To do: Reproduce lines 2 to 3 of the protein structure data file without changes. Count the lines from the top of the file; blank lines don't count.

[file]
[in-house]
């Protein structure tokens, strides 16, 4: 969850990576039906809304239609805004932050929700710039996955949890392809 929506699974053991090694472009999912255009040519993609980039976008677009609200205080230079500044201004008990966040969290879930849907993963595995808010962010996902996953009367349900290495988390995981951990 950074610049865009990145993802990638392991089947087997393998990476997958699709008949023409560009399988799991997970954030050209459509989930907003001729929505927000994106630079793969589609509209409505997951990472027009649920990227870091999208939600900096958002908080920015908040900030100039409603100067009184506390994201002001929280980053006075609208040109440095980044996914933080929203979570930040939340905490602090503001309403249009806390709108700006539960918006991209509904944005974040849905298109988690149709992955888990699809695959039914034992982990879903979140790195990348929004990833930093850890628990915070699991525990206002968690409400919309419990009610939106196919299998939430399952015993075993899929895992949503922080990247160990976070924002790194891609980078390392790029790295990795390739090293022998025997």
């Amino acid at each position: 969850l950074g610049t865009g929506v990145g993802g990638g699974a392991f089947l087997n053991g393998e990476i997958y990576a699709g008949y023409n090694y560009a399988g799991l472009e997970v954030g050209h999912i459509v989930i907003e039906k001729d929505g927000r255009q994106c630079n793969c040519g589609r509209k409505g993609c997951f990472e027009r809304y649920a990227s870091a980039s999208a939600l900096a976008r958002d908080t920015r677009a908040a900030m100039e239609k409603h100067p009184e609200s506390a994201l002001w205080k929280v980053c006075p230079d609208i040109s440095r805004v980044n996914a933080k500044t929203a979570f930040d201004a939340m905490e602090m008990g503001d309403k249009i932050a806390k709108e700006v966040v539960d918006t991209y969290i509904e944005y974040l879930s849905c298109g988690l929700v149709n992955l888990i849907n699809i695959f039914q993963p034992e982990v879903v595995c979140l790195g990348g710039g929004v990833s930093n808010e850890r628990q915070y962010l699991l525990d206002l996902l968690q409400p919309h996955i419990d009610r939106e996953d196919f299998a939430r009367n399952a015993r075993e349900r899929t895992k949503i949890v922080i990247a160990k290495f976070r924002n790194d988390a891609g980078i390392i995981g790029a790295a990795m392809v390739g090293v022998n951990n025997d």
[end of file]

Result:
């Protein structure tokens, strides 16, 4: 969850990576039906809304239609805004932050929700710039996955949890392809 929506699974053991090694472009999912255009040519993609980039976008677009609200205080230079500044201004008990966040969290879930849907993963595995808010962010996902996953009367349900290495988390995981951990 950074610049865009990145993802990638392991089947087997393998990476997958699709008949023409560009399988799991997970954030050209459509989930907003001729929505927000994106630079793969589609509209409505997951990472027009649920990227870091999208939600900096958002908080920015908040900030100039409603100067009184506390994201002001929280980053006075609208040109440095980044996914933080929203979570930040939340905490602090503001309403249009806390709108700006539960918006991209509904944005974040849905298109988690149709992955888990699809695959039914034992982990879903979140790195990348929004990833930093850890628990915070699991525990206002968690409400919309419990009610939106196919299998939430399952015993075993899929895992949503922080990247160990976070924002790194891609980078390392790029790295990795390739090293022998025997």
């Amino acid at each position: 969850l950074g610049t865009g929506v990145g993802g990638g699974a392991f089947l087997n053991g393998e990476i997958y990576a699709g008949y023409n090694y560009a399988g799991l472009e997970v954030g050209h999912i459509v989930i907003e039906k001729d929505g927000r255009q994106c630079n793969c040519g589609r509209k409505g993609c997951f990472e027009r809304y649920a990227s870091a980039s999208a939600l900096a976008r958002d908080t920015r677009a908040a900030m100039e239609k409603h100067p009184e609200s506390a994201l002001w205080k929280v980053c006075p230079d609208i040109s440095r805004v980044n996914a933080k500044t929203a979570f930040d201004a939340m905490e602090m008990g503001d309403k249009i932050a806390k709108e700006v966040v539960d918006t991209y969290i509904e944005y974040l879930s849905c298109g988690l929700v149709n992955l888990i849907n699809i695959f039914q993963p034992e982990v879903v595995c979140l790195g990348g710039g929004v990833s930093n808010e850890r628990q915070y962010l699991l525990d206002l996902l968690q409400p919309h996955i419990d009610r939106e996953d196919f299998a939430r009367n399952a015993r075993e349900r899929t895992k949503i949890v922080i990247a160990k290495f976070r924002n790194d988390a891609g980078i390392i995981g790029a790295a990795m392809v390739g090293v022998n951990n025997d």